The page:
Reflections on My Time at Florida College

I love Florida College. It has a way of getting in your bones. When I came to FC as a student in 2005, my plan was to stay only a single year. Then I changed my mind and I figured I’d just stay two years and get my AA. Then I changed my mind again and ended up double majoring for my BA in Biblical Studies and Liberal Studies. Then, in 2016 having just finished my comprehensive exams but not yet begun my dissertation, I returned once again to teach Bible.

I love Florida College. Over the past seven years of my teaching, I taught twenty-three different courses and served the Biblical Studies, Biblical Languages, History, and Humanities departments, and took on overloads nearly every semester. I presented my research at fifteen different national conferences; I wrote my dissertation; I developed myself as a scholar. And I taught.

I taught thousands of students. I taught courses as varied as Hebrew and Greek, Law of Moses and New Testament History and Geography, Great Books and Greek History. I taught freshmen, sophomores, juniors, and seniors (and fellow faculty and preachers and elders); I taught majors and non-majors alike. I taught future preachers, future graduate students, future businesspeople, and future moms. I taught Christians and non-Christians and those who’ve since become Christians. I sought to teach not only the contents of the biblical text, but to love the text, to love the Lord, and to serve one another and their communities with their whole selves.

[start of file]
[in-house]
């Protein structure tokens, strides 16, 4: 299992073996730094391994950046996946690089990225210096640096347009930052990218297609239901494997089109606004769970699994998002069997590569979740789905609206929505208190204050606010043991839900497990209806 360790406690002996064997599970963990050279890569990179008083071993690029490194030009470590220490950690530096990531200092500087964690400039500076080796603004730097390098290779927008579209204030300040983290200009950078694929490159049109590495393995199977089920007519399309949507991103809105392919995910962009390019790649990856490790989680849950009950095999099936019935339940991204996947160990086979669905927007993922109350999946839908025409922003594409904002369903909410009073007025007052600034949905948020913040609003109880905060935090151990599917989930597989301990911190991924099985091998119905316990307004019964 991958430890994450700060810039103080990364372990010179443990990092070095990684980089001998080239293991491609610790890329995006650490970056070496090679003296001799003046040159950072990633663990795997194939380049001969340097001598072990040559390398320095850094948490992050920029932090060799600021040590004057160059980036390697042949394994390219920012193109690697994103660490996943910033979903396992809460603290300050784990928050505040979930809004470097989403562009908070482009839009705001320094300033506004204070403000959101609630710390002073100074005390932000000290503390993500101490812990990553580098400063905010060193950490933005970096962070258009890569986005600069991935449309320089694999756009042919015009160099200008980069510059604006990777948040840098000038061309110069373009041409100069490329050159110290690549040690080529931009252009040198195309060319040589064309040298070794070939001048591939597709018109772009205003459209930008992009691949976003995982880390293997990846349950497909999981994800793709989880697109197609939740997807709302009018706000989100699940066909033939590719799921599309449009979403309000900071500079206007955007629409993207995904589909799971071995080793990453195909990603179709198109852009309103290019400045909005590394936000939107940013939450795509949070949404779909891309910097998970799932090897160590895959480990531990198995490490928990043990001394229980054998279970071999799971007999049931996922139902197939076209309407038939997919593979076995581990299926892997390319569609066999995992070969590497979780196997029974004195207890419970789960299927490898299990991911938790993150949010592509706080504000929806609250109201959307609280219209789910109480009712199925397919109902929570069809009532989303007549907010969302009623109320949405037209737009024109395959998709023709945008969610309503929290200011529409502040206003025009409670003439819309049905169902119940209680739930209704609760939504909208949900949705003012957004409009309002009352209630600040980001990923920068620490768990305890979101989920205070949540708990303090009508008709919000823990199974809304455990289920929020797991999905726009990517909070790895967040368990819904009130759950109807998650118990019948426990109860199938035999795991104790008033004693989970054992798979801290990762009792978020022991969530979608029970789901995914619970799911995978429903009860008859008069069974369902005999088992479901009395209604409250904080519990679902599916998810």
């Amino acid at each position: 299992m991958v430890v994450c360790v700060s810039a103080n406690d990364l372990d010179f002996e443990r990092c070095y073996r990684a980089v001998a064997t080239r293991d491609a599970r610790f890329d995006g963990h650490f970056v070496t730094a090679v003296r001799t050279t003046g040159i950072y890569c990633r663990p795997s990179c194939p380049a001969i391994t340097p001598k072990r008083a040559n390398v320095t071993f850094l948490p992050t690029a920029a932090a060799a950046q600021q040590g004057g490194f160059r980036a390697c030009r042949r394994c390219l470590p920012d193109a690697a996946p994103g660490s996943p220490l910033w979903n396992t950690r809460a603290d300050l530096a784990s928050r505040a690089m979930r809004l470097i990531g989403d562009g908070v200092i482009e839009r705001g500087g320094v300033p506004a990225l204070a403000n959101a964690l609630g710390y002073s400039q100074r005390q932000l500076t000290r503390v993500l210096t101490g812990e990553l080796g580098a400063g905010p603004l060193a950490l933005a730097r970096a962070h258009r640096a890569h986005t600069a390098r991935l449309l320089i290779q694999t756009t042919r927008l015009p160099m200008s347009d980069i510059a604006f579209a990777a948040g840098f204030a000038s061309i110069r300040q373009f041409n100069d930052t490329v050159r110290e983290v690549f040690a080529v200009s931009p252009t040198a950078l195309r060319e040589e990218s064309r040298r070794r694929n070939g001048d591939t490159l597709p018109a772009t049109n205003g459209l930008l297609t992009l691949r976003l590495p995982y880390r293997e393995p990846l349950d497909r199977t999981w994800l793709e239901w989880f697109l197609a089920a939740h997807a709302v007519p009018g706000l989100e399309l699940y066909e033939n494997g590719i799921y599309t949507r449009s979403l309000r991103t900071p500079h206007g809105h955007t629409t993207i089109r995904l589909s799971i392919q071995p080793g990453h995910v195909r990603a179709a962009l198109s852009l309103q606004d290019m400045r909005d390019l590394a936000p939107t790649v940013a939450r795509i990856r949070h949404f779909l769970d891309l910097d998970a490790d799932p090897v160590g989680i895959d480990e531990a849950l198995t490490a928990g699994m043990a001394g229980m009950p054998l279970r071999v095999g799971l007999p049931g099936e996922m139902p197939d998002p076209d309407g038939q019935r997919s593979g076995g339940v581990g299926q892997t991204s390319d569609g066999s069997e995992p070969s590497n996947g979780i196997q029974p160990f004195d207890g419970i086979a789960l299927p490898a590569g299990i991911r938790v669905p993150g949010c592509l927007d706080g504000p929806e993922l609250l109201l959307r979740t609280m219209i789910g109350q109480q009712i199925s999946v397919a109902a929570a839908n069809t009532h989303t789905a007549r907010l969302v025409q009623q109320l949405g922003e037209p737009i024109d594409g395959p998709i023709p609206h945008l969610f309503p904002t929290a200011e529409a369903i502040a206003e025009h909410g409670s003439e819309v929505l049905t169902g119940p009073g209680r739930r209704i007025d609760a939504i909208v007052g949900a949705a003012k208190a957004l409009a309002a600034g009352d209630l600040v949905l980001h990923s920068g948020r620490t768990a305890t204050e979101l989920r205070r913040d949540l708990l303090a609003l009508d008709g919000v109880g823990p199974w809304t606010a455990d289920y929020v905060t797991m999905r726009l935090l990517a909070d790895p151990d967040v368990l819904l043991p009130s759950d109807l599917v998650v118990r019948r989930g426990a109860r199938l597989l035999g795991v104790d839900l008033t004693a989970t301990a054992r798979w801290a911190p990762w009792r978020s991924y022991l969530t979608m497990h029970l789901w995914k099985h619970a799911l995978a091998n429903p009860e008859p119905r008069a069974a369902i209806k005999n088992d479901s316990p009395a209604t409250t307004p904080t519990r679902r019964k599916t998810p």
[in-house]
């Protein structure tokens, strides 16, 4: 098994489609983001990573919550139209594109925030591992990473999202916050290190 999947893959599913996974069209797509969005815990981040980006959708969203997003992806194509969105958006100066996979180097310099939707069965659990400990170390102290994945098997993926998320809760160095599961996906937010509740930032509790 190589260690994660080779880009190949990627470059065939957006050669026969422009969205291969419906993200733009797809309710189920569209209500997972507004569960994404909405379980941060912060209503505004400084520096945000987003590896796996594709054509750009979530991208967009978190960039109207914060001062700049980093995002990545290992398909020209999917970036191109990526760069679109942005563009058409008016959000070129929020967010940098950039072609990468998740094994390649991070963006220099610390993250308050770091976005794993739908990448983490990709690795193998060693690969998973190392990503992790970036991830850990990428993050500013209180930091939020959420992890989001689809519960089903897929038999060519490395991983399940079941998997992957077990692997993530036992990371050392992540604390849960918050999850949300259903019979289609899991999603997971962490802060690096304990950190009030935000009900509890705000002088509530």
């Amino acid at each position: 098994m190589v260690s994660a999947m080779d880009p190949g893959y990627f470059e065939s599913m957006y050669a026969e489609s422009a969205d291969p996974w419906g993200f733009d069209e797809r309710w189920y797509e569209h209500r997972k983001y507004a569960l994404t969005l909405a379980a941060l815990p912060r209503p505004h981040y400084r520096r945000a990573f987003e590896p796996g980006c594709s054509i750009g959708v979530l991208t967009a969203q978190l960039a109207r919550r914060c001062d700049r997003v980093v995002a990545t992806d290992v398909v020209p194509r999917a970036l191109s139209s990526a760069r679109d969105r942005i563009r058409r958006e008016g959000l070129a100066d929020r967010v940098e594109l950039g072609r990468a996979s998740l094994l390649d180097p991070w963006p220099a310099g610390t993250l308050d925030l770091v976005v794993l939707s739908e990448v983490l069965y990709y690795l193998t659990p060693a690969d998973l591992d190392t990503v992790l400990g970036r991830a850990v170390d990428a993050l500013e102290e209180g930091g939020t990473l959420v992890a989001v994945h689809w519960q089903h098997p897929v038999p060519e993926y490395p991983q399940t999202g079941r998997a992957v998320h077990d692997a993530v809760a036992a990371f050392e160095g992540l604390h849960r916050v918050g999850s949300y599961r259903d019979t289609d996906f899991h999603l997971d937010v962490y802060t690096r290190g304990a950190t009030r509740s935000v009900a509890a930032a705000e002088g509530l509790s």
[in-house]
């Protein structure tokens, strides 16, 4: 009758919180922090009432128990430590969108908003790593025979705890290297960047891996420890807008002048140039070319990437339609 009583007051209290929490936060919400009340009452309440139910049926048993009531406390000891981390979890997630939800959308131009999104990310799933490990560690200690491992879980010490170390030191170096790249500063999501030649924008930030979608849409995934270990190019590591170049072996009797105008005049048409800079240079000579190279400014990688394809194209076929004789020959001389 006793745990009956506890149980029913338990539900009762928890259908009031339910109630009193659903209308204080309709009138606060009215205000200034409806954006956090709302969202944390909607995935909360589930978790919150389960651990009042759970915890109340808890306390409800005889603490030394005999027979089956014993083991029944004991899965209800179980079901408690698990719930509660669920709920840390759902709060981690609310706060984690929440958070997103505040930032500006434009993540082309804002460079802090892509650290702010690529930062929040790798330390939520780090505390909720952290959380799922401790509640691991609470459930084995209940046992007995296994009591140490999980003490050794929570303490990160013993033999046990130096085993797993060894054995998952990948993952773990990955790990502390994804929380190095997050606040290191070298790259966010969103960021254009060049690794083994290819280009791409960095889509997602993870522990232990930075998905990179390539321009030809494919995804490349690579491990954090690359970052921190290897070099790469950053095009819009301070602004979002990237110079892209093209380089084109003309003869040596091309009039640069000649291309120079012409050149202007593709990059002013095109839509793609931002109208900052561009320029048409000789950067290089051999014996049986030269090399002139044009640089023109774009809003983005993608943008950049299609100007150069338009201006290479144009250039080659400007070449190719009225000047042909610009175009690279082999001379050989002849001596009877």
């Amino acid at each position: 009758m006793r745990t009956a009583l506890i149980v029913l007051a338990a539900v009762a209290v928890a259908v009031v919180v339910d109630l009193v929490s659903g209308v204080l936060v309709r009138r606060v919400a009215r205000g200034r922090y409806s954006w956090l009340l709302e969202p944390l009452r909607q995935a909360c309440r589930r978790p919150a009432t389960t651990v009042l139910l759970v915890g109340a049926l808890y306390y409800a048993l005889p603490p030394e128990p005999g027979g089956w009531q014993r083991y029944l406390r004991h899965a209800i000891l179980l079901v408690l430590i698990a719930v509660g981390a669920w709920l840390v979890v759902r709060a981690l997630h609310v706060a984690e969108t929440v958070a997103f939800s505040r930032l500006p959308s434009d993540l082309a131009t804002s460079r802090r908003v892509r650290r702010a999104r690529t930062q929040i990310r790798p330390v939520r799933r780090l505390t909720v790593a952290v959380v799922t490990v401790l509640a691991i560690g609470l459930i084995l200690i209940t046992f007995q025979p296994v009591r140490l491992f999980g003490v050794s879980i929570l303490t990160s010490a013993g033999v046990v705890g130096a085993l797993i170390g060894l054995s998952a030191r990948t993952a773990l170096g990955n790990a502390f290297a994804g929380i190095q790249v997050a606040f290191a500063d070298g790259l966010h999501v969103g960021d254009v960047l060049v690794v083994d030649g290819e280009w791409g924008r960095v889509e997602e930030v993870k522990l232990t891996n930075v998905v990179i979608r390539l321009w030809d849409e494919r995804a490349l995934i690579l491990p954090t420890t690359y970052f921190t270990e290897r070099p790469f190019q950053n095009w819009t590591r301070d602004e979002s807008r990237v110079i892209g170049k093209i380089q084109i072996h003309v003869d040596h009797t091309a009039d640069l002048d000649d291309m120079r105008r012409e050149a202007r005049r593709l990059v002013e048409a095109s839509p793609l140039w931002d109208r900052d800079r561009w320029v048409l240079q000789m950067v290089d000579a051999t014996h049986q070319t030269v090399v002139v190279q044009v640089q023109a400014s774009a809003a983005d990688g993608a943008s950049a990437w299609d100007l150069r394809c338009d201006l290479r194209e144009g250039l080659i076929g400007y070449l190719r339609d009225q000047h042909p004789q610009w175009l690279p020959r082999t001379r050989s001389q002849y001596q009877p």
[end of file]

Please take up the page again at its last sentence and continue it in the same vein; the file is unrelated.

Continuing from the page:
And those students went on (and will go on) to do amazing things. My students are changing the world. I’m enormously grateful to be part of their stories.

But one of the tough parts of working here is that things are constantly changing. These young people come and stay in our classrooms (and our offices, and our homes) for just a short time before they move on to greater and more permanent things. They will leave the campus and the classroom, but will remain in our hearts. They’re my students, and it’s a blessed thing to watch them grow and mature into amazing adults and incredible friends and go out and serve the Kingdom and transform the world around them.

Florida College is a place of transition and the institutional memory is short: a generation comes, a generation goes, and no one remembers those who came before them. Life is in flux, and the only constant is change: the students, buildings, and programs may change but the work remains. Such is the case, even for me. 

It is with a heavy heart that I report that I was informed last week by the President that budget concerns at Florida College have necessitated the non-renewal of my contract for next year. I don’t know what that means for my family, yet, but God is and has always been good to us. The location may change, but my service for the Kingdom remains.

I love Florida College. It has a way of getting in your bones. So while I’m leaving the campus and the classroom, I remember that FC isn’t any of these things, FC isn’t a building or even a set of buildings in Temple Terrace. It’s not a set of programs, or even really a place located alongside the banks of the Hillsborough. Florida College is the people. And I wish all the best for those people, and especially for my students. I love you all. Thank you for making my seven years at FC a blessing.

Jared W. Saltz

Published by Jared Saltz

Biblical Studies Faculty (Florida College). PhD candidate at HUC-JIR. Husband, father, student.

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